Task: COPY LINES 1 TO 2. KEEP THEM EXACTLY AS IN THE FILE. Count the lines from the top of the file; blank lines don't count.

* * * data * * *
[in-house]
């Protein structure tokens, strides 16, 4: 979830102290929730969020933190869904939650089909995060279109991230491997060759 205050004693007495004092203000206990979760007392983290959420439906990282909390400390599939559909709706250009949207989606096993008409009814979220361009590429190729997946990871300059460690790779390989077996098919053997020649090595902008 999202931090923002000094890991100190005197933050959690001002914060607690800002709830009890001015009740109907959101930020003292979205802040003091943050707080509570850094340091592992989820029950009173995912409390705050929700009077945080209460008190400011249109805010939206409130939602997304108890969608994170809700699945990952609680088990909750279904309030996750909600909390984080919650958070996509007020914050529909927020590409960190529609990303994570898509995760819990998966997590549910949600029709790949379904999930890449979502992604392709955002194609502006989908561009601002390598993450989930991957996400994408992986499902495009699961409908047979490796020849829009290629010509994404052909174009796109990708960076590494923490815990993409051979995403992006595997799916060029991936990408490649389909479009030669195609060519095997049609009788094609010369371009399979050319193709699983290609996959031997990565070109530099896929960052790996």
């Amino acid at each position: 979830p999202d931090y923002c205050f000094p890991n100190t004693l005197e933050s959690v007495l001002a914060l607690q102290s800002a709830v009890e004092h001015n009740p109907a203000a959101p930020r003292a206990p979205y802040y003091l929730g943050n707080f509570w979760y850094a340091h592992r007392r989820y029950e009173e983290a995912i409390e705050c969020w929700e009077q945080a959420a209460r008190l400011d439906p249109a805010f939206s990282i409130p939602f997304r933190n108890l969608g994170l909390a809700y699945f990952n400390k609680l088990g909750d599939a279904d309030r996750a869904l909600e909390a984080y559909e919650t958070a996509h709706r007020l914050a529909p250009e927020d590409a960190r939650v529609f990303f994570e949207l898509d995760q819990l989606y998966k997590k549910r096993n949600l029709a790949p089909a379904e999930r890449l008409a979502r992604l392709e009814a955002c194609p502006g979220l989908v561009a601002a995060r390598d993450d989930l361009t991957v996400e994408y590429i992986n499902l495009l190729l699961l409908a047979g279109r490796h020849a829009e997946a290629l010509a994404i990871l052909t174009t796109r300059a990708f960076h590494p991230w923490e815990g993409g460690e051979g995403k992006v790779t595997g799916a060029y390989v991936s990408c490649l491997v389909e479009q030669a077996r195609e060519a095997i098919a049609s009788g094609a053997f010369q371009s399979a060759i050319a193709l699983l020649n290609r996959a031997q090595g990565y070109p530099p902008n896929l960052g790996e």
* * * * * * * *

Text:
[in-house]
């Protein structure tokens, strides 16, 4: 979830102290929730969020933190869904939650089909995060279109991230491997060759 205050004693007495004092203000206990979760007392983290959420439906990282909390400390599939559909709706250009949207989606096993008409009814979220361009590429190729997946990871300059460690790779390989077996098919053997020649090595902008 999202931090923002000094890991100190005197933050959690001002914060607690800002709830009890001015009740109907959101930020003292979205802040003091943050707080509570850094340091592992989820029950009173995912409390705050929700009077945080209460008190400011249109805010939206409130939602997304108890969608994170809700699945990952609680088990909750279904309030996750909600909390984080919650958070996509007020914050529909927020590409960190529609990303994570898509995760819990998966997590549910949600029709790949379904999930890449979502992604392709955002194609502006989908561009601002390598993450989930991957996400994408992986499902495009699961409908047979490796020849829009290629010509994404052909174009796109990708960076590494923490815990993409051979995403992006595997799916060029991936990408490649389909479009030669195609060519095997049609009788094609010369371009399979050319193709699983290609996959031997990565070109530099896929960052790996």